The New Deal and the Great Society

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On October 29, 1929, the crash of the U,. S. stock market – known as Black Tuesday – set off a world wide spiral in every part of the globe. Manufacturing output plunged by approximately one third. Prices everywhere fell, making the burden of the repayments of debts much harder.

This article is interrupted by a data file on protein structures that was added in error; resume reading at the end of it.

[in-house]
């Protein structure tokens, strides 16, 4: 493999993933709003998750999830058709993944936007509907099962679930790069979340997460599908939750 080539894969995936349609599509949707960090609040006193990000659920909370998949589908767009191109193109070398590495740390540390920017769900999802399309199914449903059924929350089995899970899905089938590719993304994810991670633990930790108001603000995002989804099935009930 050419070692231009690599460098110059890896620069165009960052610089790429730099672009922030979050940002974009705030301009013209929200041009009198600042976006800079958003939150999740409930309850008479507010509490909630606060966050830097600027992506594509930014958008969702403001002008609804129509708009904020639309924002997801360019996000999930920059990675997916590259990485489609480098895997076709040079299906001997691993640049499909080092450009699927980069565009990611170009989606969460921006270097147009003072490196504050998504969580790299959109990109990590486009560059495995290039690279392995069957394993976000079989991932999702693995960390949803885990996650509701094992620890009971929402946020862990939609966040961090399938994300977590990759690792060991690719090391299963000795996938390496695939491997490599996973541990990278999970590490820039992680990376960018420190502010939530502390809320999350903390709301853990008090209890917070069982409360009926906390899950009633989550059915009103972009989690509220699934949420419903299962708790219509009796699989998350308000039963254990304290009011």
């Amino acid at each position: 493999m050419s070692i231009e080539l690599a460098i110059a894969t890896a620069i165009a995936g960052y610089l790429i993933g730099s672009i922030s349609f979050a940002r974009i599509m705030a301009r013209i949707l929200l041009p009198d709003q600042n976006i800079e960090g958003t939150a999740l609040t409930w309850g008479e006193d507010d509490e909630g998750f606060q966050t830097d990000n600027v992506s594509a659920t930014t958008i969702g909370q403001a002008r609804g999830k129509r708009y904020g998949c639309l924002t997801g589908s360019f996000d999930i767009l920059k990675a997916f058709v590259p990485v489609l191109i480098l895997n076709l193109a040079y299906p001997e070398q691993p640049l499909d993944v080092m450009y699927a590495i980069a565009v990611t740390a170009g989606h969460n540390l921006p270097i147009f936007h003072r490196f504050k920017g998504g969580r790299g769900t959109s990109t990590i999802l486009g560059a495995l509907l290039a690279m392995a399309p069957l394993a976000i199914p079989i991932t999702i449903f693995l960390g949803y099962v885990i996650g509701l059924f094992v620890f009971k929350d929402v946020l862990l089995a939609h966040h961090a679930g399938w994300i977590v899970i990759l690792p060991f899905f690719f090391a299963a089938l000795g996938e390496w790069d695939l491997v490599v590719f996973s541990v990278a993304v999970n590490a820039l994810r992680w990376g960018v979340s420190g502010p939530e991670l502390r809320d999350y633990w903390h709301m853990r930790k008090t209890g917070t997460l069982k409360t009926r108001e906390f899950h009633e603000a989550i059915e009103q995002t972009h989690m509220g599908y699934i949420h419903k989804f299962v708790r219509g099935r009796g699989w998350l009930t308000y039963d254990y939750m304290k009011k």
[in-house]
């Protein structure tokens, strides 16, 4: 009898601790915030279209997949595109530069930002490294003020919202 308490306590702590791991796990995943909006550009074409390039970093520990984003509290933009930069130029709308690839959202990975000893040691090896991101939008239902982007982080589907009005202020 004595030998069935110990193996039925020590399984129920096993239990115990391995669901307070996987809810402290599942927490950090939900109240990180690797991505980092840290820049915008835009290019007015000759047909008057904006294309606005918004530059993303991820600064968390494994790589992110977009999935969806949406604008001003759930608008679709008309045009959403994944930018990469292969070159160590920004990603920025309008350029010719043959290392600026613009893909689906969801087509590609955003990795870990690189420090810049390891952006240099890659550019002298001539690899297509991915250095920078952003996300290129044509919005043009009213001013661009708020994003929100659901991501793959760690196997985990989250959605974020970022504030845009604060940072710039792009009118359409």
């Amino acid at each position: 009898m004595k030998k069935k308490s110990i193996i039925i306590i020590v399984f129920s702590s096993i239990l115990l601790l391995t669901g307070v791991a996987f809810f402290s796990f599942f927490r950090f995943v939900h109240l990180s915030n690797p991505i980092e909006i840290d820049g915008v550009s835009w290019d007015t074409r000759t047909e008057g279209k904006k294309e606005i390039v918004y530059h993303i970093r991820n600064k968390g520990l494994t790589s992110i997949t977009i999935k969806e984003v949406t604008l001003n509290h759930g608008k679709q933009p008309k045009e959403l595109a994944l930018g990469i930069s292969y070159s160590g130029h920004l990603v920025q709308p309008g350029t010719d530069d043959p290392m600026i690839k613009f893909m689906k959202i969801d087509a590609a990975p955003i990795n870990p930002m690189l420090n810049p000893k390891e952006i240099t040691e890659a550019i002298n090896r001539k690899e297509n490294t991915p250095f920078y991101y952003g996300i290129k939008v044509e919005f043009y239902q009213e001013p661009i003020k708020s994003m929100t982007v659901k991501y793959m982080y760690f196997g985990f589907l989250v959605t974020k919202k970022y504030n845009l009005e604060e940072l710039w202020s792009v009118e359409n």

The Great Society was a set of domestic programs proposed and enacted in the United States on the initiative of President Lyndon B. Johnson (1963-1969). Two main goals of the great Society social reforms were the elimination of poverty and racial injustice. New major spending programs that addressed education, medical care, urban problems, and transportation were launched during this period. The Great Society in scope and sweep resembled the New Deal agendas of Franklin Roosevelt, but differed sharply in types of programs. Johnson’s success depended on his own remarkable skills of persuasion, coupled with the democratic land slide in 1964 that brought in many new liberals. Anti-war Democrats complained that spending on the Vietnam war choked off the Great Society. While some programs have been eliminated or have had their funding reduced from the 1960’s onward, many of them, including medicare, Medicaid, and federal education funding, continue to the present. ...
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